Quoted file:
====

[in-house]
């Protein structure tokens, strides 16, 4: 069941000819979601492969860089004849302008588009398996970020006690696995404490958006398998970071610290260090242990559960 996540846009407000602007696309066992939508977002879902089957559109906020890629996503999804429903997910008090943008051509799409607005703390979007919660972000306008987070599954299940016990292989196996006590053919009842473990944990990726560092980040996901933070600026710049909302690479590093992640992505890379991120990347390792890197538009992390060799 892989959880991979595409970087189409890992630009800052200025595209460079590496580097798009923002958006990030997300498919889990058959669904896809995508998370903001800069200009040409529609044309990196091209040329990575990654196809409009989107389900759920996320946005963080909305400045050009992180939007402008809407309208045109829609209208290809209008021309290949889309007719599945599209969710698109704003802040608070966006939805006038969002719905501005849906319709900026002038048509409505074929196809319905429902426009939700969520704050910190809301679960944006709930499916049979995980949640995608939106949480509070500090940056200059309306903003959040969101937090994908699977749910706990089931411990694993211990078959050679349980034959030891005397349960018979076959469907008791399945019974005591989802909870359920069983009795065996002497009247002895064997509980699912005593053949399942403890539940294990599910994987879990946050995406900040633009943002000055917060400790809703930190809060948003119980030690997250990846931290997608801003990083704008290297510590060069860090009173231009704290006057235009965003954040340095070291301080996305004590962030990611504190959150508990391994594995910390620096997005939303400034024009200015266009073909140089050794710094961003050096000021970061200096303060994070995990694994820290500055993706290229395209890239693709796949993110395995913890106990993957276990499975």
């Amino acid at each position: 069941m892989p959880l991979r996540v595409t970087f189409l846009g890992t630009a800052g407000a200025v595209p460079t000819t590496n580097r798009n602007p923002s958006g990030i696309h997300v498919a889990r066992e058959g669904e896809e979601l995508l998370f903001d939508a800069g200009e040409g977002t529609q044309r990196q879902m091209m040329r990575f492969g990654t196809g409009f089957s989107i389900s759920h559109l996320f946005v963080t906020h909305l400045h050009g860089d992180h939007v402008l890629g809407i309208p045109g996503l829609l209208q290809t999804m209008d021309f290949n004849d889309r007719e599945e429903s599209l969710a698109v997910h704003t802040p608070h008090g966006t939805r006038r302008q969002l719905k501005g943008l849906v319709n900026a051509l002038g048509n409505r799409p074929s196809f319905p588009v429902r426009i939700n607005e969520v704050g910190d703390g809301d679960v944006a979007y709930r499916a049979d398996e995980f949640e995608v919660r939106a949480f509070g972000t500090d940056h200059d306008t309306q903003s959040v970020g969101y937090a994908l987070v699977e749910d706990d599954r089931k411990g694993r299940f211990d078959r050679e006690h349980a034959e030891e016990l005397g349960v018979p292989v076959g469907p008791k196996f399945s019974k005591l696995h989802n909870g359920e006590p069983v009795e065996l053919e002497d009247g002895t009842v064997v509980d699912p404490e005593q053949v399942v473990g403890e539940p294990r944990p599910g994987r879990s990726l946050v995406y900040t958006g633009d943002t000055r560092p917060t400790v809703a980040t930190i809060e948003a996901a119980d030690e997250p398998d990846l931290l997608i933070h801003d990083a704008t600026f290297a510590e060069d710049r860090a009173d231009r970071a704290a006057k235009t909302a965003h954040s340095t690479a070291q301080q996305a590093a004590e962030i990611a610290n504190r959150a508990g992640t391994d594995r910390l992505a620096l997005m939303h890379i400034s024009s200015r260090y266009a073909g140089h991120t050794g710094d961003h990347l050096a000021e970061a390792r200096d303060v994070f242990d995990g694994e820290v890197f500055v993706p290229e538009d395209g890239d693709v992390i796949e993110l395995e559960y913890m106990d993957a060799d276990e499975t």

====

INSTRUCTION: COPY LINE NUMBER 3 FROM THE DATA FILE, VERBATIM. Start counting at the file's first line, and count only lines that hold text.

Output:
């Amino acid at each position: 069941m892989p959880l991979r996540v595409t970087f189409l846009g890992t630009a800052g407000a200025v595209p460079t000819t590496n580097r798009n602007p923002s958006g990030i696309h997300v498919a889990r066992e058959g669904e896809e979601l995508l998370f903001d939508a800069g200009e040409g977002t529609q044309r990196q879902m091209m040329r990575f492969g990654t196809g409009f089957s989107i389900s759920h559109l996320f946005v963080t906020h909305l400045h050009g860089d992180h939007v402008l890629g809407i309208p045109g996503l829609l209208q290809t999804m209008d021309f290949n004849d889309r007719e599945e429903s599209l969710a698109v997910h704003t802040p608070h008090g966006t939805r006038r302008q969002l719905k501005g943008l849906v319709n900026a051509l002038g048509n409505r799409p074929s196809f319905p588009v429902r426009i939700n607005e969520v704050g910190d703390g809301d679960v944006a979007y709930r499916a049979d398996e995980f949640e995608v919660r939106a949480f509070g972000t500090d940056h200059d306008t309306q903003s959040v970020g969101y937090a994908l987070v699977e749910d706990d599954r089931k411990g694993r299940f211990d078959r050679e006690h349980a034959e030891e016990l005397g349960v018979p292989v076959g469907p008791k196996f399945s019974k005591l696995h989802n909870g359920e006590p069983v009795e065996l053919e002497d009247g002895t009842v064997v509980d699912p404490e005593q053949v399942v473990g403890e539940p294990r944990p599910g994987r879990s990726l946050v995406y900040t958006g633009d943002t000055r560092p917060t400790v809703a980040t930190i809060e948003a996901a119980d030690e997250p398998d990846l931290l997608i933070h801003d990083a704008t600026f290297a510590e060069d710049r860090a009173d231009r970071a704290a006057k235009t909302a965003h954040s340095t690479a070291q301080q996305a590093a004590e962030i990611a610290n504190r959150a508990g992640t391994d594995r910390l992505a620096l997005m939303h890379i400034s024009s200015r260090y266009a073909g140089h991120t050794g710094d961003h990347l050096a000021e970061a390792r200096d303060v994070f242990d995990g694994e820290v890197f500055v993706p290229e538009d395209g890239d693709v992390i796949e993110l395995e559960y913890m106990d993957a060799d276990e499975t």